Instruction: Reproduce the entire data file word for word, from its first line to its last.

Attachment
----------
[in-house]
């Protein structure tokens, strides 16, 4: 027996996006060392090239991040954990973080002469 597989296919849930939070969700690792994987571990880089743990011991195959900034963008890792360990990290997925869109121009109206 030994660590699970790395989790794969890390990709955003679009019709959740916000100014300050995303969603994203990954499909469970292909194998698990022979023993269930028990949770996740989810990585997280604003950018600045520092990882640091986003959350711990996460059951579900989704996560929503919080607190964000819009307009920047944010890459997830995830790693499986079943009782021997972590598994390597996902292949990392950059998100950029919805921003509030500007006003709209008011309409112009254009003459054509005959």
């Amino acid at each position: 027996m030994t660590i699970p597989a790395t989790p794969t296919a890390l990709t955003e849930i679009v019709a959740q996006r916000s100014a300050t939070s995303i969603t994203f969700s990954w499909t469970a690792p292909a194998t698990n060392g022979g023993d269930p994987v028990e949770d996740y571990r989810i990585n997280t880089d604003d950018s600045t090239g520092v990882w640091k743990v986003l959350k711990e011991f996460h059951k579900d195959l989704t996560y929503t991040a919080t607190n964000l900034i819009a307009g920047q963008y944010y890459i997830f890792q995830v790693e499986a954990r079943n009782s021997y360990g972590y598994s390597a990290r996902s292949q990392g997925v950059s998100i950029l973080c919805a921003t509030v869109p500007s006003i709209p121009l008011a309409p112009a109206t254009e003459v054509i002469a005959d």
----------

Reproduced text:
[in-house]
């Protein structure tokens, strides 16, 4: 027996996006060392090239991040954990973080002469 597989296919849930939070969700690792994987571990880089743990011991195959900034963008890792360990990290997925869109121009109206 030994660590699970790395989790794969890390990709955003679009019709959740916000100014300050995303969603994203990954499909469970292909194998698990022979023993269930028990949770996740989810990585997280604003950018600045520092990882640091986003959350711990996460059951579900989704996560929503919080607190964000819009307009920047944010890459997830995830790693499986079943009782021997972590598994390597996902292949990392950059998100950029919805921003509030500007006003709209008011309409112009254009003459054509005959």
């Amino acid at each position: 027996m030994t660590i699970p597989a790395t989790p794969t296919a890390l990709t955003e849930i679009v019709a959740q996006r916000s100014a300050t939070s995303i969603t994203f969700s990954w499909t469970a690792p292909a194998t698990n060392g022979g023993d269930p994987v028990e949770d996740y571990r989810i990585n997280t880089d604003d950018s600045t090239g520092v990882w640091k743990v986003l959350k711990e011991f996460h059951k579900d195959l989704t996560y929503t991040a919080t607190n964000l900034i819009a307009g920047q963008y944010y890459i997830f890792q995830v790693e499986a954990r079943n009782s021997y360990g972590y598994s390597a990290r996902s292949q990392g997925v950059s998100i950029l973080c919805a921003t509030v869109p500007s006003i709209p121009l008011a309409p112009a109206t254009e003459v054509i002469a005959d």